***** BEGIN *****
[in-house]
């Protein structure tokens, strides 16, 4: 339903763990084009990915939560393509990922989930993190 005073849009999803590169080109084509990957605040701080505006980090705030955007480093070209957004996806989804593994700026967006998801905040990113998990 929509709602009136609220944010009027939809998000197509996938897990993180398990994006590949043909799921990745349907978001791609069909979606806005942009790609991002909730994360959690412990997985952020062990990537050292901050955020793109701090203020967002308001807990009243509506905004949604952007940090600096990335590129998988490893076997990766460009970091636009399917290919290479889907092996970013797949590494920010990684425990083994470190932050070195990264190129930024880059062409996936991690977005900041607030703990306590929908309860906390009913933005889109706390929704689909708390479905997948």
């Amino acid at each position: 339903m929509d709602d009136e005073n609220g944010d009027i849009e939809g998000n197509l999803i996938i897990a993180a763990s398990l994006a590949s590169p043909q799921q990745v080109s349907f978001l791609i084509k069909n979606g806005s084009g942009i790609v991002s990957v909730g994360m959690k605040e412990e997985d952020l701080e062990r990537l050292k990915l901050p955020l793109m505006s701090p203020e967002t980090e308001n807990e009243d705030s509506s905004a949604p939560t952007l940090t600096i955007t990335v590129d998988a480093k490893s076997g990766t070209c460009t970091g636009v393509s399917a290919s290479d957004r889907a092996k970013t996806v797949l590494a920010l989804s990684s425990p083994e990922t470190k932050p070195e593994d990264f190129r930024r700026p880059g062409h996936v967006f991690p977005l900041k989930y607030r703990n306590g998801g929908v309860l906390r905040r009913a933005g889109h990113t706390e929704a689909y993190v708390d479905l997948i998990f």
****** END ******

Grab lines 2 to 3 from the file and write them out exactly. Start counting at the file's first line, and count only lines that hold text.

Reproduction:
């Protein structure tokens, strides 16, 4: 339903763990084009990915939560393509990922989930993190 005073849009999803590169080109084509990957605040701080505006980090705030955007480093070209957004996806989804593994700026967006998801905040990113998990 929509709602009136609220944010009027939809998000197509996938897990993180398990994006590949043909799921990745349907978001791609069909979606806005942009790609991002909730994360959690412990997985952020062990990537050292901050955020793109701090203020967002308001807990009243509506905004949604952007940090600096990335590129998988490893076997990766460009970091636009399917290919290479889907092996970013797949590494920010990684425990083994470190932050070195990264190129930024880059062409996936991690977005900041607030703990306590929908309860906390009913933005889109706390929704689909708390479905997948």
């Amino acid at each position: 339903m929509d709602d009136e005073n609220g944010d009027i849009e939809g998000n197509l999803i996938i897990a993180a763990s398990l994006a590949s590169p043909q799921q990745v080109s349907f978001l791609i084509k069909n979606g806005s084009g942009i790609v991002s990957v909730g994360m959690k605040e412990e997985d952020l701080e062990r990537l050292k990915l901050p955020l793109m505006s701090p203020e967002t980090e308001n807990e009243d705030s509506s905004a949604p939560t952007l940090t600096i955007t990335v590129d998988a480093k490893s076997g990766t070209c460009t970091g636009v393509s399917a290919s290479d957004r889907a092996k970013t996806v797949l590494a920010l989804s990684s425990p083994e990922t470190k932050p070195e593994d990264f190129r930024r700026p880059g062409h996936v967006f991690p977005l900041k989930y607030r703990n306590g998801g929908v309860l906390r905040r009913a933005g889109h990113t706390e929704a689909y993190v708390d479905l997948i998990f």